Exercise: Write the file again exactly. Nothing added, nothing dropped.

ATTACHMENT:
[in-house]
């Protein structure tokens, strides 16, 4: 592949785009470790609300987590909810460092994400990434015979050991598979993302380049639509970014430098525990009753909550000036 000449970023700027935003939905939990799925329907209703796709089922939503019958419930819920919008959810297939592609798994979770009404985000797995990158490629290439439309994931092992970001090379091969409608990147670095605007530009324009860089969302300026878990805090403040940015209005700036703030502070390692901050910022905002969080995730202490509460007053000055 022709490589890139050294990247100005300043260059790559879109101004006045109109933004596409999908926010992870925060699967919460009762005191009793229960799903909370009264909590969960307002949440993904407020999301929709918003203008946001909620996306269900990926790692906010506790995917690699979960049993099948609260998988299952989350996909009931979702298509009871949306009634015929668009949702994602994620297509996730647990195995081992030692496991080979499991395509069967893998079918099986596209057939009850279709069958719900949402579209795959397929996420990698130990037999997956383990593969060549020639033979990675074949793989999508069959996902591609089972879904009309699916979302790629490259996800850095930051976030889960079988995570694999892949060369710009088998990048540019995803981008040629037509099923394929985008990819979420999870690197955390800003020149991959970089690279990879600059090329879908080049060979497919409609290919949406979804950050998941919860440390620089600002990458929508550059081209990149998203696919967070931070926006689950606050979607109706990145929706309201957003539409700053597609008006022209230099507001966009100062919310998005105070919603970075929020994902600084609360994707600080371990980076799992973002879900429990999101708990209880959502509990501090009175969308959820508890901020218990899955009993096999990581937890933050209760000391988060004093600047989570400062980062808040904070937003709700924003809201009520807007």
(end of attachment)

[in-house]
């Protein structure tokens, strides 16, 4: 592949785009470790609300987590909810460092994400990434015979050991598979993302380049639509970014430098525990009753909550000036 000449970023700027935003939905939990799925329907209703796709089922939503019958419930819920919008959810297939592609798994979770009404985000797995990158490629290439439309994931092992970001090379091969409608990147670095605007530009324009860089969302300026878990805090403040940015209005700036703030502070390692901050910022905002969080995730202490509460007053000055 022709490589890139050294990247100005300043260059790559879109101004006045109109933004596409999908926010992870925060699967919460009762005191009793229960799903909370009264909590969960307002949440993904407020999301929709918003203008946001909620996306269900990926790692906010506790995917690699979960049993099948609260998988299952989350996909009931979702298509009871949306009634015929668009949702994602994620297509996730647990195995081992030692496991080979499991395509069967893998079918099986596209057939009850279709069958719900949402579209795959397929996420990698130990037999997956383990593969060549020639033979990675074949793989999508069959996902591609089972879904009309699916979302790629490259996800850095930051976030889960079988995570694999892949060369710009088998990048540019995803981008040629037509099923394929985008990819979420999870690197955390800003020149991959970089690279990879600059090329879908080049060979497919409609290919949406979804950050998941919860440390620089600002990458929508550059081209990149998203696919967070931070926006689950606050979607109706990145929706309201957003539409700053597609008006022209230099507001966009100062919310998005105070919603970075929020994902600084609360994707600080371990980076799992973002879900429990999101708990209880959502509990501090009175969308959820508890901020218990899955009993096999990581937890933050209760000391988060004093600047989570400062980062808040904070937003709700924003809201009520807007």